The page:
Western Zhou Yan State Capital Museum
|Type||Archaeological site, History museum|
|Public transit access||Public Bus|
The Western Zhou Yan State Capital Museum (Chinese: 西周燕都遗址博物馆) is an archaeological museum in southwestern Beijing Municipality at the site of the capital of the ancient State of Yan during the Western Zhou Dynasty. The site is located in Dongjialin Village, just north of Liulihe Township (琉璃河镇), in Fangshan District, 43 km (27 mi) south of Beijing's city centre. During the Western Zhou Dynasty, over 3,000 years ago, the walled settlement at Liulihe, as the site is also known, served as the capital of the Yan, a vassal state of the Zhou Dynasty. The discovery of the site in 1962 is considered to be one of the 100 major archaeological discoveries in China during the 20th century. Artifacts from the site including engraved bronze ware and chariots provide the earliest archaeological evidence of urban settlement in Beijing Municipality. The museum at the site, operated by the municipal government, opened in 1995.
The Liulihe Site
The ancient city at Liulihe measured 3.5 km (2.2 mi) from east to west and 1.5 km (0.93 mi) from north to south, covering an area of 5.25 km2 (2.0 sq mi). Some 829 m (2,720 ft) of the north wall and 300 m (980 ft) of the west wall still remain and are visible in the farmland around the museum. A moat 2 m (6.6 ft) deep surrounded the city. A palace was located inside the city just north of city center with sacrificial sites and living quarters nearby. Cemeteries located outside the city to the southeast are divided by the Beijing-Guangzhou Railway into Sectors I and II. Sector I, from the Shang Dynasty, is smaller in size and contains remnants of human and dog sacrifice. Sector II, possibly from the Zhou Dynasty, contains greater numbers of large- and medium-sized tombs of nobles with chariots and rich set of burial items. In all, 200 tombs have been found, with the largest containing 42 sacrificed horses. Several thousand ceramic, ivory, jade, bone, lacquer and bronze artifacts including bronze ceremonial vessels and weapons have been found at the Liulihe Site.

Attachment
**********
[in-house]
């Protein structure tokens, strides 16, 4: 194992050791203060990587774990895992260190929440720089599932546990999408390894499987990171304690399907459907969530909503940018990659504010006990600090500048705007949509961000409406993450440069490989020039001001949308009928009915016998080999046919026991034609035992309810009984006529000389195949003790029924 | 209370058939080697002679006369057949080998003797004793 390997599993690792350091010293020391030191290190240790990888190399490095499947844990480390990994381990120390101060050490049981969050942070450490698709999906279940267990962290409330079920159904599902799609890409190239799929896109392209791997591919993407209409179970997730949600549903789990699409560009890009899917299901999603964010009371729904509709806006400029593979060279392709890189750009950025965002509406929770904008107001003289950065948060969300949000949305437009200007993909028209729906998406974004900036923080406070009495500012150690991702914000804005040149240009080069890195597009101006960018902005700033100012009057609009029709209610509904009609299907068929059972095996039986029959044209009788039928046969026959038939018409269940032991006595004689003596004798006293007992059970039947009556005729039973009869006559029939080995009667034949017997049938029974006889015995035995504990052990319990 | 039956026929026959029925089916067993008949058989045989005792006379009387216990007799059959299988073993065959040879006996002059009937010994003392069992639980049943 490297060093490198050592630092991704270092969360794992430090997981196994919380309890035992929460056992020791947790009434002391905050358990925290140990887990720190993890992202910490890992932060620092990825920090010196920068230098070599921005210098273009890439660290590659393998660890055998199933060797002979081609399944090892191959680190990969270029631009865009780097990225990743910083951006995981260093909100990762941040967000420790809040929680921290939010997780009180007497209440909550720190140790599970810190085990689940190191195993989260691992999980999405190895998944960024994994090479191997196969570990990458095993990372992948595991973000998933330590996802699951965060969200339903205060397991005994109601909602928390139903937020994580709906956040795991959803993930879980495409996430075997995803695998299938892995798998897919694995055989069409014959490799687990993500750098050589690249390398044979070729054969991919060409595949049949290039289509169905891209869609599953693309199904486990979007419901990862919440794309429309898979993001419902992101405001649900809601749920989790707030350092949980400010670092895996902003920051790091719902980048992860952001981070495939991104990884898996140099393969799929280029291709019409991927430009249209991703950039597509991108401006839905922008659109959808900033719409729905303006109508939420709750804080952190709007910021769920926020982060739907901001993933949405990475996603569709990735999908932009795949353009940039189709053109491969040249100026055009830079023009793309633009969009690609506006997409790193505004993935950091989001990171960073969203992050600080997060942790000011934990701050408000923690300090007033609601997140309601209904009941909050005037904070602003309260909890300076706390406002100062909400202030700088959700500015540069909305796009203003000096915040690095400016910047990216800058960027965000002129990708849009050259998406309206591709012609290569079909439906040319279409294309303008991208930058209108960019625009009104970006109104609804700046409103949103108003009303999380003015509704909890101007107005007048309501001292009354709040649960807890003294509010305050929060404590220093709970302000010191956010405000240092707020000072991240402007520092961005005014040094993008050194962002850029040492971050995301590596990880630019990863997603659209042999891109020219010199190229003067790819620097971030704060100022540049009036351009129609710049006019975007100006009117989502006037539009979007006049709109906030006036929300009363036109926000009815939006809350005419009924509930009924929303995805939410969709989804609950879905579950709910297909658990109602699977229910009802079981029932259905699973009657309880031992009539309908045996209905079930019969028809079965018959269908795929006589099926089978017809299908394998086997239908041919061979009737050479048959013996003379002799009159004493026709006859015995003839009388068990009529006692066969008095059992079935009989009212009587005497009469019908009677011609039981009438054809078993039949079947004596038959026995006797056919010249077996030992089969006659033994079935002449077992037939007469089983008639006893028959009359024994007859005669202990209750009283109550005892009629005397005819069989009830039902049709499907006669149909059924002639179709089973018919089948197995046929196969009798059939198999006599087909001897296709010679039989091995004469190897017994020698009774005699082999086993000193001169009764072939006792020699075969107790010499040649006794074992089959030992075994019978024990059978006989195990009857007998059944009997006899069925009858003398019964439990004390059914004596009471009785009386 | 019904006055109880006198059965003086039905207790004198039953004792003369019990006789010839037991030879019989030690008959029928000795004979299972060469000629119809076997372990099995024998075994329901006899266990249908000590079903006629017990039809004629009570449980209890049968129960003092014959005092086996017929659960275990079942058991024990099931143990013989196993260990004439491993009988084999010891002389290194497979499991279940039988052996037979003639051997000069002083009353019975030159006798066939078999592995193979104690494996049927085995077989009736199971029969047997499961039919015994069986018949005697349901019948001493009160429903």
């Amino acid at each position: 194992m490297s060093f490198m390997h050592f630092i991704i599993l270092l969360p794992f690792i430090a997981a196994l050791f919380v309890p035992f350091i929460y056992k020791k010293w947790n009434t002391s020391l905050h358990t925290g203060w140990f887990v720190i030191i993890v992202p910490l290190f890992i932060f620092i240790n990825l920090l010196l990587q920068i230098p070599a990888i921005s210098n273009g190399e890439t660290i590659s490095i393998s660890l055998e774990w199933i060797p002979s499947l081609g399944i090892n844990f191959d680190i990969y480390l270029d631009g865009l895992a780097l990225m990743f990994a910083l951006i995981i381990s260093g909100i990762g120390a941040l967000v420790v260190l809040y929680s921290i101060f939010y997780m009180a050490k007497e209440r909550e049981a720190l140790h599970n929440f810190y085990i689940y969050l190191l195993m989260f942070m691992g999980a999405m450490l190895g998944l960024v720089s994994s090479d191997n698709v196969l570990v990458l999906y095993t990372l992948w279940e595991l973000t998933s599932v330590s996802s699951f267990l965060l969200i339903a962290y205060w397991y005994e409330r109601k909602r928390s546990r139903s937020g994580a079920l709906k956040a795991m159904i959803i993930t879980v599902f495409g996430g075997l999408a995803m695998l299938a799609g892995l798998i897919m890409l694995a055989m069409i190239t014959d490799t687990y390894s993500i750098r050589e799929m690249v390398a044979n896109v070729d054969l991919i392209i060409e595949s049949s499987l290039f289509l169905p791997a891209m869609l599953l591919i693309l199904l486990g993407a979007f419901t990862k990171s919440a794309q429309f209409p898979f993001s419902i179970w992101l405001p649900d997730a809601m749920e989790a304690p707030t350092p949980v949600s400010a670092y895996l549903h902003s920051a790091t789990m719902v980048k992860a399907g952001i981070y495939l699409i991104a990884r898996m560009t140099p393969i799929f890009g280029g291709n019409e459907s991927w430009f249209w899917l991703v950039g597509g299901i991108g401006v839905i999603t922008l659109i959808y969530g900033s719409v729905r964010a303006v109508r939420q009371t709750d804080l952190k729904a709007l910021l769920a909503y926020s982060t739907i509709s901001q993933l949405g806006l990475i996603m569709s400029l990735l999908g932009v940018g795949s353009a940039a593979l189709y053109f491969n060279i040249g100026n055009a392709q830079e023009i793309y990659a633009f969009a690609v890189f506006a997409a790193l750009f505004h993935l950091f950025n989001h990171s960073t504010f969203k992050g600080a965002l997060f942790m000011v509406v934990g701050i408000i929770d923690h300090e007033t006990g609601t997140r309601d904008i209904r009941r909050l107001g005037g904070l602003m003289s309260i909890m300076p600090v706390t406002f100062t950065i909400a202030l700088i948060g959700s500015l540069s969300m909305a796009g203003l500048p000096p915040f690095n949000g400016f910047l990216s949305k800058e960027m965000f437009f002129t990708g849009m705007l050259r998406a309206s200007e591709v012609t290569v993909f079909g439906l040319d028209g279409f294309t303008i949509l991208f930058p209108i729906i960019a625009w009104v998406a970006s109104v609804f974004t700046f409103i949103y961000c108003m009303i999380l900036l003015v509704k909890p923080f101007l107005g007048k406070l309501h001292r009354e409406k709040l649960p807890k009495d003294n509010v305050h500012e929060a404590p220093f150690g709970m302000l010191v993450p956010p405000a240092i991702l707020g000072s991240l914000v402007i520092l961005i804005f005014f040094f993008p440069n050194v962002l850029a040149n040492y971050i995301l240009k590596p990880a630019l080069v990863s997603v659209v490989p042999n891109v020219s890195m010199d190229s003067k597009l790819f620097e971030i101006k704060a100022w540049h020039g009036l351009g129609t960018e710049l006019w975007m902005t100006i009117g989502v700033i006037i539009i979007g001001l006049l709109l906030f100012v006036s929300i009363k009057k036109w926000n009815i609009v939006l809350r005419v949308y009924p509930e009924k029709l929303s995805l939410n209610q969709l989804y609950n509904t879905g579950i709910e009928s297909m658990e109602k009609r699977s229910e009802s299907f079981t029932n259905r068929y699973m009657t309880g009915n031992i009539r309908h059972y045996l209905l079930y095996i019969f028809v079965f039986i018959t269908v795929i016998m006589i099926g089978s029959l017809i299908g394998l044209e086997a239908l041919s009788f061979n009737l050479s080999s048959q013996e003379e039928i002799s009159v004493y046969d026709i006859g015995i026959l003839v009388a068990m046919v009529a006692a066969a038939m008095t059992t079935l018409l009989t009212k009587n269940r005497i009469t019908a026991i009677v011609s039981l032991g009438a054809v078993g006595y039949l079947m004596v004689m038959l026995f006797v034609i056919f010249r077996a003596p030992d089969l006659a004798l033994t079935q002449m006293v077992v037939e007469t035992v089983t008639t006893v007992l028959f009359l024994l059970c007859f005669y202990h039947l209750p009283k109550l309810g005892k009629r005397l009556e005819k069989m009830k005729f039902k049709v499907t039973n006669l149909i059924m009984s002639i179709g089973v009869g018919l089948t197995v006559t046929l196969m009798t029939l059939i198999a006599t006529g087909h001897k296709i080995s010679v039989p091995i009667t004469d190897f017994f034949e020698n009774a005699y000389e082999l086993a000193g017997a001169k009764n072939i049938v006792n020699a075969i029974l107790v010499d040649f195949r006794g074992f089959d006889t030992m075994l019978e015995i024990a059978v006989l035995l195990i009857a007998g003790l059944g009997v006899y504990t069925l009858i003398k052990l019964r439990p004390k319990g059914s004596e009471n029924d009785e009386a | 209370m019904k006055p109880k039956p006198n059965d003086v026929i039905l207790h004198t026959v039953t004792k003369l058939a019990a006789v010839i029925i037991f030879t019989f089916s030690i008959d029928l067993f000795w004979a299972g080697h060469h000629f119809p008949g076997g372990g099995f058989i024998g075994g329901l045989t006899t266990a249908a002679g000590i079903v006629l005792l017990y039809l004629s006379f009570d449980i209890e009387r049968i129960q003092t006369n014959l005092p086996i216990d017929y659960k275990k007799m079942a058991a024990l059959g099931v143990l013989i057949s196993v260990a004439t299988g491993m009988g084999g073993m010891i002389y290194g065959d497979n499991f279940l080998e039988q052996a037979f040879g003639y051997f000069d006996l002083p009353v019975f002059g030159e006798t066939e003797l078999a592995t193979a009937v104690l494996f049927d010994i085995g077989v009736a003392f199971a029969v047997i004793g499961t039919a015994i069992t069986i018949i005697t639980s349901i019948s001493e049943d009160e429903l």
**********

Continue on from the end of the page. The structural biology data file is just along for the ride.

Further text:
The most historically-significant discovery at Liulihe is M1193, the tomb of the Marquis of Yan, which yielded two inscribed bronzes. These two bronzes memorialize exchanges between Yan, the vassal state, and the Kings of the Zhou Dynasty. The inscriptions on the bronzes describe investiture ceremony and the enfeoffment of the vassal State of Yan to the Duke of Shao. The inscriptions corroborate the Records of the Grand Historian, which states that when King Wu of Zhou defeated the Shang Dynasty and founded the Zhou Dynasty in 1045 B.C., he conferred titles of nobility to vassal rulers in his domain. Among those receiving titles were the rulers of the States of Ji and Yan, two states located in modern-day Beijing Municipality. The capital of Yan at Liulihe has been established with considerable certainty through archaeological evidence at Liulihe. The capital of Ji, is believed to be located further north, near modern-day Guang'anmen in Xicheng District.
The artifiacts unearthed Liulihe demonstrate the Yan capital's wealth and political importance during the Western Zhou Dynasty dating back to at least the 11th century B.C. During the subsequent Eastern around in the 7th century B.C., the state of Yan conquered the State of Ji to the north and moved its capital from Liulihe to Ji, which became the urban center of Beijing for the next 2,000 years until the 13th century, when the city centre shifted further north during the Yuan Dynasty.
The ancient city at Liulihe was discovered in 1962. Four major archaeological excavation were undertaken from 1972 to the early 1990s. The site was named a National Level Cultural Heritage Protection Site in 1988 and planning for a museum began in 1990. The Western Zhou Dynasty Yan Capital Site Museum opened on August 21, 1995. In 1996, a tortoise shell was discovered in H108 with the initials of King Cheng of Zhou, the second ruler of the Zhou Dynasty who ruled from 1042 to 1020 B.C. This artifact has been used in the Xia–Shang–Zhou Chronology Project.
The museum complex occupies 18,000 m2 (190,000 sq ft) of land at the Liulihe Site. The main exhibition hall with 3,000 m2 (32,000 sq ft) display space is divided into seven halls—including the Halls of Bronze Ceremonial Ware, Entombed Chariots, Bronze Libation Vessels and Weapons, and Ceramic and Laquerware. In all, there are over 300 artifacts and hundreds of other models and replicas on display.
Admission is free to the museum, which is closed on Mondays.
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